Fighters; Switch production of Vampire over Venom quicker, especially NF Vampires. Route Meteor production into training aircraft. Adopt a night fighter version of the Canberra with AI radar in the nose, also used instead of Javelin. Continuing with the Hawker development line is probably the best thing to do for new day fighters. With a proper Hawker-Siddeley group there would be more resources to better achieve swept wing versions of the Hawk and eventually the Hunter. The P.1083 is probably a jump too far until the early 1950s. Once its been proven, the larger P.1090 with a Gyron engine would make a more capable fighter.

    Otherwise; carry on with the Miles M.52 project. Probably one of the most important things to focus on, gathering lots of information on transonic and supersonic flight. The reheated turbofan engine would come in useful for the Sea Hawk+ as well.
     
  5. Waynos

    Waynos Active Member

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    Largely agree there. For some reason when I wrote mine I just assumed the Sperrin would exist. Why??? You are quite right that it should be dispensed with and the Valiant would be the fall back option/trainer. Maybe it could also be produced as a tanker too.

    The main reason I nominated the P1083 for production was because it was actually built (its fuselage became the prototype Hunter F.6) so I saw it as more attainable than the P.1090. Good alternative/follow on though.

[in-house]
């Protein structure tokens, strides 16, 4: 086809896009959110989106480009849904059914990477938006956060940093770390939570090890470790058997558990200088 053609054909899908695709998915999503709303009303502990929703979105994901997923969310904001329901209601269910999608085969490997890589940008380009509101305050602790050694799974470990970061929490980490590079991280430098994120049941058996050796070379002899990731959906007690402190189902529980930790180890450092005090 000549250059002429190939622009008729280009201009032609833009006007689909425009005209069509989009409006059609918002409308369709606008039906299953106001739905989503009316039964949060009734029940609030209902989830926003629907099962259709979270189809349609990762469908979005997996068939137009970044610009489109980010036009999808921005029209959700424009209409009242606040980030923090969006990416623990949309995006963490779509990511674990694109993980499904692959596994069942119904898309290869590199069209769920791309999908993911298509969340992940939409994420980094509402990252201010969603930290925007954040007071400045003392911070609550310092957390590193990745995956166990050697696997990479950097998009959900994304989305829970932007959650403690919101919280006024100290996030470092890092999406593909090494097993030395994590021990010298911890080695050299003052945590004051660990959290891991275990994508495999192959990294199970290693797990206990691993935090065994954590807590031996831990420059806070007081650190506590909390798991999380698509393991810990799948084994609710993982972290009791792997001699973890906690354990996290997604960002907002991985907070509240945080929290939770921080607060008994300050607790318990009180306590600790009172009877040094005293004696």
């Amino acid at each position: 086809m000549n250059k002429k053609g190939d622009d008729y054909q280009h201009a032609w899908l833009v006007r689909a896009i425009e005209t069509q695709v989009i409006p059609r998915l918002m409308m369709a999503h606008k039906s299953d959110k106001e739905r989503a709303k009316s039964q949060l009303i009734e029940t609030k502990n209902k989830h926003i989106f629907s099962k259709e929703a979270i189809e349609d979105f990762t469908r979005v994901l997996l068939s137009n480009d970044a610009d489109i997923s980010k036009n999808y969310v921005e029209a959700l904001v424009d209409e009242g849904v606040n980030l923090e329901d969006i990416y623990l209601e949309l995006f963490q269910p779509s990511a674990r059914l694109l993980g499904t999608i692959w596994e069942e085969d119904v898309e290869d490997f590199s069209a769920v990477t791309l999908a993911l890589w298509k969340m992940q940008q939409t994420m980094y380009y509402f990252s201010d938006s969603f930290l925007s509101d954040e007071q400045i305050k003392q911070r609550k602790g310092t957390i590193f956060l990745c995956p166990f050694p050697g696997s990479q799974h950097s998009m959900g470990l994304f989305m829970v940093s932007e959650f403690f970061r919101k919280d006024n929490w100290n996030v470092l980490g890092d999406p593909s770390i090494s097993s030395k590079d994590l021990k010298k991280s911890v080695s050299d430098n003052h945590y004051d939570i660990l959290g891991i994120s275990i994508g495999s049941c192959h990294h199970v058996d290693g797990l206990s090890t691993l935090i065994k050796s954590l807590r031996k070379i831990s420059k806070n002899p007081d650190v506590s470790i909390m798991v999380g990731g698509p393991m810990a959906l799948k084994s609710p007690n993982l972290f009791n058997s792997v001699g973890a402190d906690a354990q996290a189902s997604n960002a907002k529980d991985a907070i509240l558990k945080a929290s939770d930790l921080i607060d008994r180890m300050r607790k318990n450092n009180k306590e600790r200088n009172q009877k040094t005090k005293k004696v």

The M.52 is an excellent call. I'd forgotten that one. Maybe we could keep the flying tail secret for a while too ;)

    What does all this mean for the EE P.1? Hmmmmm, thinking.....
     
  6. red admiral

    red admiral Member

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    It means the project goes better than it did historically (not that there were really many problems historically) and gets the Lightning into service sooner.

    The P.1083/1090 combination really depends on when. There isn't much point in having them in service only a year or two before being replaced by the Lightning.
     
  7. parsifal

    parsifal Well-Known Member

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    I dont know, but at wars end, Britain was an economic mess and needed money more than weapons. I would have geared my defence industries to foreign service requirements, after the wartime surplusses began to run out.

    I would not have given jet engine technolgy to the Russians quite so easily